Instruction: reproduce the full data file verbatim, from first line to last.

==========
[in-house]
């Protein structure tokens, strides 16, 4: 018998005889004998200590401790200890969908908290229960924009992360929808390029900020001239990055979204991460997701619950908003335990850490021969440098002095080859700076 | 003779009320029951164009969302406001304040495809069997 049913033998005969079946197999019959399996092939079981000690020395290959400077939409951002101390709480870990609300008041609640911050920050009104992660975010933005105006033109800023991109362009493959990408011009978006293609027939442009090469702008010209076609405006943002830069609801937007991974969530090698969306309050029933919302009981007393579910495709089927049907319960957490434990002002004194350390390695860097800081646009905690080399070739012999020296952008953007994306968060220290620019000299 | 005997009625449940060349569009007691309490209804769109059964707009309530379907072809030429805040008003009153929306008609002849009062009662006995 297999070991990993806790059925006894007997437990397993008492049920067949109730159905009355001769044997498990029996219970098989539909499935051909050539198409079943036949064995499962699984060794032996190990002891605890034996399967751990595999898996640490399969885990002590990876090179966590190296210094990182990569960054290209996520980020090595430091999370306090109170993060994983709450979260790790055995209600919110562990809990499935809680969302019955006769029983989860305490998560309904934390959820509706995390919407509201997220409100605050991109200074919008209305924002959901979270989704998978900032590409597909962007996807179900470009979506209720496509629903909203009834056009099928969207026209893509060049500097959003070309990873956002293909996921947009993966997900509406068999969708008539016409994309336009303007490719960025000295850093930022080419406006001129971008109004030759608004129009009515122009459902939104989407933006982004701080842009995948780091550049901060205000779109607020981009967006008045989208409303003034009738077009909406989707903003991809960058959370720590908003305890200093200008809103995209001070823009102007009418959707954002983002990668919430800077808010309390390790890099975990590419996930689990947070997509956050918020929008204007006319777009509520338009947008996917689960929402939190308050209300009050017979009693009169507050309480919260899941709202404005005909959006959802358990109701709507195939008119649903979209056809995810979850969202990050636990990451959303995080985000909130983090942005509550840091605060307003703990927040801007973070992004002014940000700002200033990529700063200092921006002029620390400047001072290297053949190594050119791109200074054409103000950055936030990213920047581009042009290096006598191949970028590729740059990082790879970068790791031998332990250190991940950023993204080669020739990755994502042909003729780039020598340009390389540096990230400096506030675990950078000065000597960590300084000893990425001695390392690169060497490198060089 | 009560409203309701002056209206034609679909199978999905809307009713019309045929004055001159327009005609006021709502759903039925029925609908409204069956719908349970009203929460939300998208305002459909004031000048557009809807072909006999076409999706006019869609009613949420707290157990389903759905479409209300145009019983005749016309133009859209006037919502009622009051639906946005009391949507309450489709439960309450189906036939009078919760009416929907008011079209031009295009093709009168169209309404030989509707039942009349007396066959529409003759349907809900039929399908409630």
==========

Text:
[in-house]
């Protein structure tokens, strides 16, 4: 018998005889004998200590401790200890969908908290229960924009992360929808390029900020001239990055979204991460997701619950908003335990850490021969440098002095080859700076 | 003779009320029951164009969302406001304040495809069997 049913033998005969079946197999019959399996092939079981000690020395290959400077939409951002101390709480870990609300008041609640911050920050009104992660975010933005105006033109800023991109362009493959990408011009978006293609027939442009090469702008010209076609405006943002830069609801937007991974969530090698969306309050029933919302009981007393579910495709089927049907319960957490434990002002004194350390390695860097800081646009905690080399070739012999020296952008953007994306968060220290620019000299 | 005997009625449940060349569009007691309490209804769109059964707009309530379907072809030429805040008003009153929306008609002849009062009662006995 297999070991990993806790059925006894007997437990397993008492049920067949109730159905009355001769044997498990029996219970098989539909499935051909050539198409079943036949064995499962699984060794032996190990002891605890034996399967751990595999898996640490399969885990002590990876090179966590190296210094990182990569960054290209996520980020090595430091999370306090109170993060994983709450979260790790055995209600919110562990809990499935809680969302019955006769029983989860305490998560309904934390959820509706995390919407509201997220409100605050991109200074919008209305924002959901979270989704998978900032590409597909962007996807179900470009979506209720496509629903909203009834056009099928969207026209893509060049500097959003070309990873956002293909996921947009993966997900509406068999969708008539016409994309336009303007490719960025000295850093930022080419406006001129971008109004030759608004129009009515122009459902939104989407933006982004701080842009995948780091550049901060205000779109607020981009967006008045989208409303003034009738077009909406989707903003991809960058959370720590908003305890200093200008809103995209001070823009102007009418959707954002983002990668919430800077808010309390390790890099975990590419996930689990947070997509956050918020929008204007006319777009509520338009947008996917689960929402939190308050209300009050017979009693009169507050309480919260899941709202404005005909959006959802358990109701709507195939008119649903979209056809995810979850969202990050636990990451959303995080985000909130983090942005509550840091605060307003703990927040801007973070992004002014940000700002200033990529700063200092921006002029620390400047001072290297053949190594050119791109200074054409103000950055936030990213920047581009042009290096006598191949970028590729740059990082790879970068790791031998332990250190991940950023993204080669020739990755994502042909003729780039020598340009390389540096990230400096506030675990950078000065000597960590300084000893990425001695390392690169060497490198060089 | 009560409203309701002056209206034609679909199978999905809307009713019309045929004055001159327009005609006021709502759903039925029925609908409204069956719908349970009203929460939300998208305002459909004031000048557009809807072909006999076409999706006019869609009613949420707290157990389903759905479409209300145009019983005749016309133009859209006037919502009622009051639906946005009391949507309450489709439960309450189906036939009078919760009416929907008011079209031009295009093709009168169209309404030989509707039942009349007396066959529409003759349907809900039929399908409630």